Evaluation of aerosol iron solubility over Australian coastal regions based on inverse modeling: implications of bushfires on bioaccessible iron concentrations in the Southern Hemisphere
Mineral dust is the major source of external micro-nutrients such as iron (Fe) to the open ocean. However, large uncertainties in model estimates of Fe emissions and aerosol-bearing Fe solubility (i.e., the ratio of labile Fe (LFe) to total Fe (TFe)) in the Southern Hemisphere (SH) hampered accurate estimates of atmospheric delivery of bioavailable Fe to the Southern Ocean. This study applied an inverse modeling technique to a global aerosol chemistry transport model (IMPACT) in order to optimize predictions of mineral aerosol Fe concentrations based on recent observational data over Australian coastal regions (110°E–160°E and 10°S–41°S). The optimized (a posteriori) model did not only better capture aerosol TFe concentrations downwind from Australian dust outbreak but also successfully reproduced enhanced Fe solubility (7.8 ± 8.4%) and resulted in much better agreement of LFe concentrations with the field measurements (1.4 ± 1.5 vs. 1.4 ± 2.3 ng Fe m–3). The a posteriori model estimates suggested that bushfires contributed a large fraction of LFe concentrations in aerosols, although substantial contribution from missing sources (e.g., coal mining activities, volcanic eruption, and secondary formation) was still inferred. These findings may have important implications for the projection of future micro-nutrient supply to the oceans as increasing frequency and intensity of open biomass burning are projected in the SH.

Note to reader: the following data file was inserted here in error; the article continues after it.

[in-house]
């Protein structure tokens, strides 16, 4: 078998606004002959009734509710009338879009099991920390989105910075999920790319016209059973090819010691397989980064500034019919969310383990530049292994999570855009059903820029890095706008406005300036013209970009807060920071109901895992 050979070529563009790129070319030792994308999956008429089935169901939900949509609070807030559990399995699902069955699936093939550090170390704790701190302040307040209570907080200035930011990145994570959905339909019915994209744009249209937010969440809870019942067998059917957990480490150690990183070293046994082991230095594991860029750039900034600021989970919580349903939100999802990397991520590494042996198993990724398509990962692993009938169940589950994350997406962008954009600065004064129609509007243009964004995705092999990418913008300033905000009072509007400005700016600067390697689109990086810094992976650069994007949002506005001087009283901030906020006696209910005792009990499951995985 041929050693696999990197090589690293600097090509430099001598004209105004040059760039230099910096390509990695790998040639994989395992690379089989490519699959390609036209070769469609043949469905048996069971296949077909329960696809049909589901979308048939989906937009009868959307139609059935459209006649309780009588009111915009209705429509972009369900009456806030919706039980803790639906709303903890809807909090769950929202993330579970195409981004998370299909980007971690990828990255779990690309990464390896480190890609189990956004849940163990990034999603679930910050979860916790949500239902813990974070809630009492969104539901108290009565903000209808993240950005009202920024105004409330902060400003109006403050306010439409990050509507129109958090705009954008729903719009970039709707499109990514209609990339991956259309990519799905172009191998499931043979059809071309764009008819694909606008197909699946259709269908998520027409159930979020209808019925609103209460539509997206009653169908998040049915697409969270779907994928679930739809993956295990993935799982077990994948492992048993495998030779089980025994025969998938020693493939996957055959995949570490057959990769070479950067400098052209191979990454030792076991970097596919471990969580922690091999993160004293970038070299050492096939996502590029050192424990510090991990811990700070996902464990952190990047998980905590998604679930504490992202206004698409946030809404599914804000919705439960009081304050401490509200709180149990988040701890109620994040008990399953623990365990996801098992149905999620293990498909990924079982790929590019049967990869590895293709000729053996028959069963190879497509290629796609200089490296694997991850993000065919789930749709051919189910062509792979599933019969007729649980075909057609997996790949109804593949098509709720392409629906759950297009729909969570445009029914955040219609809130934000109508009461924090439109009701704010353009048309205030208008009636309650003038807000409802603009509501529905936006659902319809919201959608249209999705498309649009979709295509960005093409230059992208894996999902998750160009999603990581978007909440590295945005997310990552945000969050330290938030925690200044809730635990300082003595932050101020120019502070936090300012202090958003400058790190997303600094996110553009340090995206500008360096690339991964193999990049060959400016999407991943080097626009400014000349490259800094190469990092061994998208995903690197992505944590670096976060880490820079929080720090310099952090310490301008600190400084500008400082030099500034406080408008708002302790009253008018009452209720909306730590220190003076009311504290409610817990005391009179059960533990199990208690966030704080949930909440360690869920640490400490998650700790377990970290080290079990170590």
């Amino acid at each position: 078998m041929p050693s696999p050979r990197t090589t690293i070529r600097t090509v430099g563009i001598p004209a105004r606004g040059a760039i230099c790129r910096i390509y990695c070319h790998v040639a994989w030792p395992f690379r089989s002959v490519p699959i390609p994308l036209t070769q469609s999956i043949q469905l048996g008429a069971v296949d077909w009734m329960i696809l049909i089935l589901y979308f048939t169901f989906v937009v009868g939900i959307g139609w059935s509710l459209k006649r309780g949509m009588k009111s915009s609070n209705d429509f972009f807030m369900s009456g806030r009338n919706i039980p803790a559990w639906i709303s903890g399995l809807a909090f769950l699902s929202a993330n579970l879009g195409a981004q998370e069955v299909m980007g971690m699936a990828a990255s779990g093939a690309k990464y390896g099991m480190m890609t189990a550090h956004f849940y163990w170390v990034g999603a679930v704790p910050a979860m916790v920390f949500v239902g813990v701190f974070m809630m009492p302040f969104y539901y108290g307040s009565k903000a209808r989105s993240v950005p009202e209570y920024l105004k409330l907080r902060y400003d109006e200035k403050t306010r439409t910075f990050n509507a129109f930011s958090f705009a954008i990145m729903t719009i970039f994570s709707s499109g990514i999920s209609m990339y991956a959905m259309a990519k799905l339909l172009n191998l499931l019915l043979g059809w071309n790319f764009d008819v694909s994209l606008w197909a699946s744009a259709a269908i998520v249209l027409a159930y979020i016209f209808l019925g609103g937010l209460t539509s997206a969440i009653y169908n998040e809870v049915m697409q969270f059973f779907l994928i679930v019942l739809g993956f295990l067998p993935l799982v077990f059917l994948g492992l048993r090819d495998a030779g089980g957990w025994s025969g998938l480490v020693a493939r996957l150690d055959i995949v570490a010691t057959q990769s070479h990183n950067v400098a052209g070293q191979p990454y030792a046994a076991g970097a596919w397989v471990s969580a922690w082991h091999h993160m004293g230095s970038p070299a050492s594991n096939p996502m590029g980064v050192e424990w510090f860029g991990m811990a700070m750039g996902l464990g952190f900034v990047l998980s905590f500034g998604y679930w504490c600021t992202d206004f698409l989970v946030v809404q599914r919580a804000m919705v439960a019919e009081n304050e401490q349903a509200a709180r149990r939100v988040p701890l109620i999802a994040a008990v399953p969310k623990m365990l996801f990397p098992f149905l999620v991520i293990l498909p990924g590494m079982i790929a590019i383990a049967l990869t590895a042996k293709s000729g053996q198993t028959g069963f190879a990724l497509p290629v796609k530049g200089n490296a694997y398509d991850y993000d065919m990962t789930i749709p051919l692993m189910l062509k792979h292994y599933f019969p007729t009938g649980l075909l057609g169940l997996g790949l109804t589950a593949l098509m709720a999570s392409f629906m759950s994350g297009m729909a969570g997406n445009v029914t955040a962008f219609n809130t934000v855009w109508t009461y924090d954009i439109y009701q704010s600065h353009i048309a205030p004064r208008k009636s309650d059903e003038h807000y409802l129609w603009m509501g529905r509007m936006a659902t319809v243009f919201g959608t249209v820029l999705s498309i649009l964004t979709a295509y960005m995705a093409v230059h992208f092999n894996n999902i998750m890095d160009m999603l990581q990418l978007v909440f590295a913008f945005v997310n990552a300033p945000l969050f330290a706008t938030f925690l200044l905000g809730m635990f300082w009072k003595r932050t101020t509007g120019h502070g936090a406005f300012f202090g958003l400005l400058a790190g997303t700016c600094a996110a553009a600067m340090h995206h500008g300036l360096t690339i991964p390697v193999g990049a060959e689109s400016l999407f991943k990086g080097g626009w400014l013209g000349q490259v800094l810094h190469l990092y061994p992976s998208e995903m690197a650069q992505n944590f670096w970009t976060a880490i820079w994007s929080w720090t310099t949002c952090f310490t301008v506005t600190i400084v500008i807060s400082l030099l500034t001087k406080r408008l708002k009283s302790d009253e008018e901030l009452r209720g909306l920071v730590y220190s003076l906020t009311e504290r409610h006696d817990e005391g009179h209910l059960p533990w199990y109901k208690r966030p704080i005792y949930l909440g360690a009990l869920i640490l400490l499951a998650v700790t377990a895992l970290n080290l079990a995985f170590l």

Australian Research Council
Publication titleProgress in Earth and Planetary Science
Department/SchoolInstitute for Marine and Antarctic Studies
Place of publicationGermany
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